As the years passed, she was to become one of Louis’s most trusted advisor. Duc de Croy once wrote “it was very agreeable to deal with such a pretty prime minister, whose laugh is enchanting and who listens so well.” Others were less enchanted – the Count D’Argenson wrote “she believes herself to be queen, having dreamt one night that it was so.”
One member of the court remarked, as Louis, later in life, grew more retiring, and less apt to deal with his ministers that “one could hope for no opportunity to be near the king than through her, and he no longer talked at all to any others.”
That’s certainly not true, though Madame Pompadour and Louis did spend a great deal of their time consulting on cares of state, and she probably did have as much influence as many of his ministers.
However, Madame Pompadour, despite being a trusted adviser, was no longer the great beauty she had been in her youth. Louis began – it’s funny to say having affairs since Madame de Pompadour was his mistress – but seeing younger women. Pompadour brushed it off initially saying “It is only his heart I want! All these little girls with no education will not take that from me.”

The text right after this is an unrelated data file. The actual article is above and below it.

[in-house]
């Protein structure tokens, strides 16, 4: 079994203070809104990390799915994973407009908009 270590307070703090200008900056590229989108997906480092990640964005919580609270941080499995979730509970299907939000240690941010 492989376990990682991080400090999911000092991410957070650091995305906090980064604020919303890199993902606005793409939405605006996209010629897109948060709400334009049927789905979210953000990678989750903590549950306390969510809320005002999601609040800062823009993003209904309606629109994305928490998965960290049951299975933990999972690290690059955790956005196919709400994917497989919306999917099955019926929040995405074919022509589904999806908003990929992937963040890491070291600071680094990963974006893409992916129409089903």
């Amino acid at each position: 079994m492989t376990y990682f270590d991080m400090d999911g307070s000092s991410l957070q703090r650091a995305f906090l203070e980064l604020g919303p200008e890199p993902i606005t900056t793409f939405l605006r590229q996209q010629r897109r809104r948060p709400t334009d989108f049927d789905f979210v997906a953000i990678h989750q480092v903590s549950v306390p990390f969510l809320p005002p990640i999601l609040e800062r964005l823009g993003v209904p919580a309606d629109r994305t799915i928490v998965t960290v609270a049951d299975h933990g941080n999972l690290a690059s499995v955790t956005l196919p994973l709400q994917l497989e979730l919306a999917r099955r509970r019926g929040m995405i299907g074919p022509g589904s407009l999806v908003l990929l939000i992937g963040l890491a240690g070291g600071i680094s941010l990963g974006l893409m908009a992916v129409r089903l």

Still, their relationship seemed increasingly strained. More and more people became aware of Louis’s infidelities, and Croy remarked “I found her distressed at her toilette. She is more influential than ever, and still very pretty indeed. When one spoke of the King’s infidelities, everyone took the Marquise’s part.”
But they began to bicker. During one dinner, the king exclaimed, regarding Madame Pompadour “what boring old wive’s tale is she telling now?” People were shocked. Again, this could be dismissed as evidence of their very familiar relationship, but this was a major dinner, at Versailles, where everyone communicated through a series of coded gestures, and things like that were never said, and certainly not in public.
Madame Pompadour generally didn’t reveal her feelings to anyone, although she did remark to one close confidante “it takes more energy than one might expect to feign being madly in love without making yourself ill.”
This part troubles me, because I think I admire both Pompadour and Louis XV so much that I want them to die in one another’s arm like those people in The Notebook, but that 1) never happens and 2) really never happens when people are mid-18th century Kings of France. Do keep in mind that by the time they began bickering at the dinner table they had been together for many, many years.